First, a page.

KEY POINTS

  • A red tide event in Mexico has caused the deaths of nearly 300 Pacific green sea turtles
  • The rescued sea turtles were observed to be having difficulties breathing
  • Volunteers try to save the animals by wrapping them in wet towels
  • Green sea turtles are already considered endangered

Nearly 300 Pacific green sea turtles have been found dead on the southern Pacific coast of Mexico since Christmas due to a red tide algae bloom. The turtles found along the coast were having difficulties breathing or keeping their heads up, and volunteers have been trying to prevent them from asphyxiating by keeping them on land, either in shallow tubs of water while wearing life jackets or wrapped in wet towels.

So far, 292 sea turtles have died from the algae bloom, and only 27 of the animals have successfully been saved. According to environmental protection authorities, the autopsies revealed that the turtles had consumed sea salps that possibly had accumulations of algae toxins.

This is rather sad news for the species as it was also only in 2018 when over 300 turtles classified as vulnerable were found dead off the coast of Oaxaca after they got entangled in illegal fishing nets

Green Sea Turtles

Green sea turtles are some of the largest sea turtle species, and they are so named after the greenish color of their fat and cartilage, not the color of their shells. They can be found mostly in tropical and subtropical waters, and they tend to migrate long distances between feeding grounds and the beaches where they hatched.

Green sea turtles are already classified as endangered, which means that they are already in danger of extinction throughout all or a significant portion of the population. Main threats to the species include hunting of the adults, overharvesting of their eggs, loss of nesting beaches, and being caught in fishing gear.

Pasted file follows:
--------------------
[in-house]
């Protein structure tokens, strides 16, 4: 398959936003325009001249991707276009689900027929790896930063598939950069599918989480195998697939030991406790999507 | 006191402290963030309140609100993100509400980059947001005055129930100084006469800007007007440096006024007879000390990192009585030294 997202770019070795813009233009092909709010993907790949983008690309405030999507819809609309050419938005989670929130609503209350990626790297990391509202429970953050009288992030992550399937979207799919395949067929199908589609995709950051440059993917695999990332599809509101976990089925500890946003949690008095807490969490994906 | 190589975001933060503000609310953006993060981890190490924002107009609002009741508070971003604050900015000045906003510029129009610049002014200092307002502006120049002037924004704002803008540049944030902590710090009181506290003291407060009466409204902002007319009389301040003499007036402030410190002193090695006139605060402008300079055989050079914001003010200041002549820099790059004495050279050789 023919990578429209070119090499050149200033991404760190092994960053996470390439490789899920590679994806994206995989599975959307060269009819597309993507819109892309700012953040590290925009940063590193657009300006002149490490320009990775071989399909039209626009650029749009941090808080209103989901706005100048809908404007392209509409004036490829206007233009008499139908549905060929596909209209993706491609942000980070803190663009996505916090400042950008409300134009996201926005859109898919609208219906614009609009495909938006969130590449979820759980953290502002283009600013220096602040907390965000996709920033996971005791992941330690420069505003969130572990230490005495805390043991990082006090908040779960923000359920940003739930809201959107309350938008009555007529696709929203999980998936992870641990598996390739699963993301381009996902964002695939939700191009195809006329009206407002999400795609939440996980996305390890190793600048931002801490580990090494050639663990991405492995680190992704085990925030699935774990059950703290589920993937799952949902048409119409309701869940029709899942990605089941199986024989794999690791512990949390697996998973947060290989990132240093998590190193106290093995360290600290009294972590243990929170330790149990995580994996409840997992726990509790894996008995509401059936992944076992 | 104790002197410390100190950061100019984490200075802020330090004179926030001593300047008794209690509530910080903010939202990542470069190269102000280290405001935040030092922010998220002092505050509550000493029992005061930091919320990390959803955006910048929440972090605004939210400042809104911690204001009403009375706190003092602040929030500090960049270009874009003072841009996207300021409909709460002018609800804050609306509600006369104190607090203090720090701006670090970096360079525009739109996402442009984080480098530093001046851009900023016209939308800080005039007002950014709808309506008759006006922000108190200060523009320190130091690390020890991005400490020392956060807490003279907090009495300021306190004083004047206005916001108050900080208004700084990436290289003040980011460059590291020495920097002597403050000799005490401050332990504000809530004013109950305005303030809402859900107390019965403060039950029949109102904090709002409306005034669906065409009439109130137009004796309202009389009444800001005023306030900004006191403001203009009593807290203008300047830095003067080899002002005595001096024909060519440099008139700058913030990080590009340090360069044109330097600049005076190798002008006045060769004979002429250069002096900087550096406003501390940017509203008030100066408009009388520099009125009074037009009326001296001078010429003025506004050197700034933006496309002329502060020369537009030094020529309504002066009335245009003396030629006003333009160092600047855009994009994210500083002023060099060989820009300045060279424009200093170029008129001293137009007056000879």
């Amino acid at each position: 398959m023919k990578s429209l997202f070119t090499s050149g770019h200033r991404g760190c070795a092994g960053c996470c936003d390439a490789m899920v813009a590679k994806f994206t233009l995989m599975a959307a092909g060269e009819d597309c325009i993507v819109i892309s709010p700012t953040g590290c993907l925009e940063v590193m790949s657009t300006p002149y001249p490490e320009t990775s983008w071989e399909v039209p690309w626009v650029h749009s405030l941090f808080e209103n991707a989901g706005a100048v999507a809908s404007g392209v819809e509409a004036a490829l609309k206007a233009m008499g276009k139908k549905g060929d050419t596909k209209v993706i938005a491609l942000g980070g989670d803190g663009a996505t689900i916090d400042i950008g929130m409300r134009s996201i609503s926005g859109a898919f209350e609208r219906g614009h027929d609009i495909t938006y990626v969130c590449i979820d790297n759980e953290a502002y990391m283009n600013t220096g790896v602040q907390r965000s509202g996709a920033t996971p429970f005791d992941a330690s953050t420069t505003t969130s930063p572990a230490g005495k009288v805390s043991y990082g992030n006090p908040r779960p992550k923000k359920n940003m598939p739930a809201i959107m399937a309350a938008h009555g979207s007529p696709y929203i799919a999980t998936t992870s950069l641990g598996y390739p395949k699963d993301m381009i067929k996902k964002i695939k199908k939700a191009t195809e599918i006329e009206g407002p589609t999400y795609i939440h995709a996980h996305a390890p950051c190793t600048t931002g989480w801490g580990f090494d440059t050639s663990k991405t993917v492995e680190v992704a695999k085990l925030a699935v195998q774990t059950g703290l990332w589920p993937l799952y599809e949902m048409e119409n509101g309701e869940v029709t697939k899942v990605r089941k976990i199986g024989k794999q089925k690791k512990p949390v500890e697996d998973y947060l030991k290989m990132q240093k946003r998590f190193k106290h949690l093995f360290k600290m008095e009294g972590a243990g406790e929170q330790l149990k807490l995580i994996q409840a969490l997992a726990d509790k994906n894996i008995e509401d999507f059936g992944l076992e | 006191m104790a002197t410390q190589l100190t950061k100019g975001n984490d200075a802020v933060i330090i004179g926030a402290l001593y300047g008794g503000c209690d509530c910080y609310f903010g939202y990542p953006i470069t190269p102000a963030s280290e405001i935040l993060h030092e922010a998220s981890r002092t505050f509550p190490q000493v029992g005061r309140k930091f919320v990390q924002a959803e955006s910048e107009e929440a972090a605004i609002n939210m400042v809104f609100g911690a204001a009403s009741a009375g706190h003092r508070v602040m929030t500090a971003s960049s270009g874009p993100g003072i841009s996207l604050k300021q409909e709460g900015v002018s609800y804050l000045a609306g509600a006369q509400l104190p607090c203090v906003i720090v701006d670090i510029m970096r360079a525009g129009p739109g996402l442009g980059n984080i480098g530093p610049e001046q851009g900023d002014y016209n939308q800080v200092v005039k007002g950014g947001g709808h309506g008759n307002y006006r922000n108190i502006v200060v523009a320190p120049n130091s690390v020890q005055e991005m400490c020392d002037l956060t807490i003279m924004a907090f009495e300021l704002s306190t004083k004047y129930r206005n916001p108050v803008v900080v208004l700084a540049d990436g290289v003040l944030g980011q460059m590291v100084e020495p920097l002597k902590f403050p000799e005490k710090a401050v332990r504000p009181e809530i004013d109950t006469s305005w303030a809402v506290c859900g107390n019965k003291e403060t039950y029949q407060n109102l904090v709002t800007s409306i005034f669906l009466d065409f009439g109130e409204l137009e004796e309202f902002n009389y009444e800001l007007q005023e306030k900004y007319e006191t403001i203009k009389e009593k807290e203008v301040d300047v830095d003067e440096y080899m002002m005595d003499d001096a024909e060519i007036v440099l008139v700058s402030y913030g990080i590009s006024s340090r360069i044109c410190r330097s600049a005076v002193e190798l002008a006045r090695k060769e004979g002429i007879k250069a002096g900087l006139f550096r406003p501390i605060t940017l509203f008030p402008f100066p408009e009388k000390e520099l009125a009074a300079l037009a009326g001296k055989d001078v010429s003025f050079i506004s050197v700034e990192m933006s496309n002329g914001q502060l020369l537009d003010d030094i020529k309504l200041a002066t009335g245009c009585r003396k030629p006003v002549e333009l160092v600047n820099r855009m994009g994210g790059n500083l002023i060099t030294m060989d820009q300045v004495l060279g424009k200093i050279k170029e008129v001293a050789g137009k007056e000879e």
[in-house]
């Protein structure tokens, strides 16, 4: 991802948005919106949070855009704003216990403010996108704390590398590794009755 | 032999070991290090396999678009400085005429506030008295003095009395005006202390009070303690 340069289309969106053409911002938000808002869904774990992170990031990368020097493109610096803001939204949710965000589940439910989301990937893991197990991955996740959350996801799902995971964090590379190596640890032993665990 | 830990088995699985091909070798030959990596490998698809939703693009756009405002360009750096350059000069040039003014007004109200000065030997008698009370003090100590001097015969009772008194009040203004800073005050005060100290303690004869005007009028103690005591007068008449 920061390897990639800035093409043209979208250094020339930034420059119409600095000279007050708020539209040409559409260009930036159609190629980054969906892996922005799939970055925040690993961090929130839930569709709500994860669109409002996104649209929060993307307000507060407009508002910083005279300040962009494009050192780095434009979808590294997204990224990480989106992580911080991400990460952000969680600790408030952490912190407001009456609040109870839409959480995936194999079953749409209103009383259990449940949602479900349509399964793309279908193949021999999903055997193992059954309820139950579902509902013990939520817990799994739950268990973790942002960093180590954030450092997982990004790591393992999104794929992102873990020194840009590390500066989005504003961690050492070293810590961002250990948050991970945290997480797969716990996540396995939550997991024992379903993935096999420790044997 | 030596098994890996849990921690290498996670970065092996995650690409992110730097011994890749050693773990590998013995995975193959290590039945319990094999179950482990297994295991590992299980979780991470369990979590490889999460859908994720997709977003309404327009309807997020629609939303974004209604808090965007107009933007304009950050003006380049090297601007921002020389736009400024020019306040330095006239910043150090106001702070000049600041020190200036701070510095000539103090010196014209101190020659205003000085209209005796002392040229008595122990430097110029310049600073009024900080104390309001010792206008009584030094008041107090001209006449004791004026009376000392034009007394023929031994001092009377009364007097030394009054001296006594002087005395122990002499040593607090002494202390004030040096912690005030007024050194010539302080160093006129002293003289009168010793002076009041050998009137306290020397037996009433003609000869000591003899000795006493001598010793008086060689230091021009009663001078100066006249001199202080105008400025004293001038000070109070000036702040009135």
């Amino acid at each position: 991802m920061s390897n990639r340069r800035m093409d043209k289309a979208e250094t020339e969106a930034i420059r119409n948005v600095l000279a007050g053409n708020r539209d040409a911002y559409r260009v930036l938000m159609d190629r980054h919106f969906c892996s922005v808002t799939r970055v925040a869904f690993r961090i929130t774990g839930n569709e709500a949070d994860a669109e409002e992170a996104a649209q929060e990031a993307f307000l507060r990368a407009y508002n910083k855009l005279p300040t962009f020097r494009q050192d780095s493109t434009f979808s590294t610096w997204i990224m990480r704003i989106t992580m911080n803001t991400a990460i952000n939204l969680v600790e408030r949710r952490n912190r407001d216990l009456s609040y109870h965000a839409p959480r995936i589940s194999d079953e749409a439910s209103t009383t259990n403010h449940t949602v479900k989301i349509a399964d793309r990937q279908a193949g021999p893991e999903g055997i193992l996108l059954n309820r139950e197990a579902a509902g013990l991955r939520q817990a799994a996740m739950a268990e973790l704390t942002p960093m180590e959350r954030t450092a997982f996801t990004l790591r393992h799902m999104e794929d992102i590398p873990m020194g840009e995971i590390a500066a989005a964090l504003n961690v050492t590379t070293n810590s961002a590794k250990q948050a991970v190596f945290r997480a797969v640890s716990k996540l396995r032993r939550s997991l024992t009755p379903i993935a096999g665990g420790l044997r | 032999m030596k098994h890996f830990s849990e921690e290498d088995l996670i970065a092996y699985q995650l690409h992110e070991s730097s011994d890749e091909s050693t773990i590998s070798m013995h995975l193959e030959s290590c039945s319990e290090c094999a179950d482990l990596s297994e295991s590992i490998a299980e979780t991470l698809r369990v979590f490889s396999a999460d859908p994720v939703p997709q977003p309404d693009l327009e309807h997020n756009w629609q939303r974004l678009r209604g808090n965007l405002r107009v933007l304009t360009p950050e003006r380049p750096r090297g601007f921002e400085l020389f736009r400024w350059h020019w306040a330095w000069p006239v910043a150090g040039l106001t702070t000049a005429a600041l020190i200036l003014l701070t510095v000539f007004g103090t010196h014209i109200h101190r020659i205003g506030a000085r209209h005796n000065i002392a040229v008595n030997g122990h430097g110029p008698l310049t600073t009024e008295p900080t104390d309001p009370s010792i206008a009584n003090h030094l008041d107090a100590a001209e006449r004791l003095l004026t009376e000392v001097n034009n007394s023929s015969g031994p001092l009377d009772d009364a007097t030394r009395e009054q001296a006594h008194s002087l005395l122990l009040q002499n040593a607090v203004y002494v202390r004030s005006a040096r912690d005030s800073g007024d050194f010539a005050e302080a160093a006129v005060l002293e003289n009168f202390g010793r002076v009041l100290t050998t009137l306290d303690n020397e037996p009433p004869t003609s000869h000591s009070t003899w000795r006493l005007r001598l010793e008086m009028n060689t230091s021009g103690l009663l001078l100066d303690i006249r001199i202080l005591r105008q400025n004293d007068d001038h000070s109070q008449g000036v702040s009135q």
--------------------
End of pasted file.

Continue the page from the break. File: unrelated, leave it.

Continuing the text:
Red Tide

Red tide is a phenomenon caused by algal blooms wherein the algae becomes so widespread that coastal waters get discolored and turn red. When this happens, the oxygen in the water gets depleted and the algae may release toxins that can cause wildlife and even humans in the affected area to get ill.

Red tide events can be brought about by factors such as warm ocean surface temperatures, high nutrient content, calm seas and low salinity, as well as rain followed by sunny days during summer. Once the event begins, it can spread to other places by winds, ships, currents and storms.

It is, so far, unknown why red tide algae create hazardous toxins, but most of the illnesses and deaths associated with the red tide have been attributed to consuming shellfish during red tide blooms.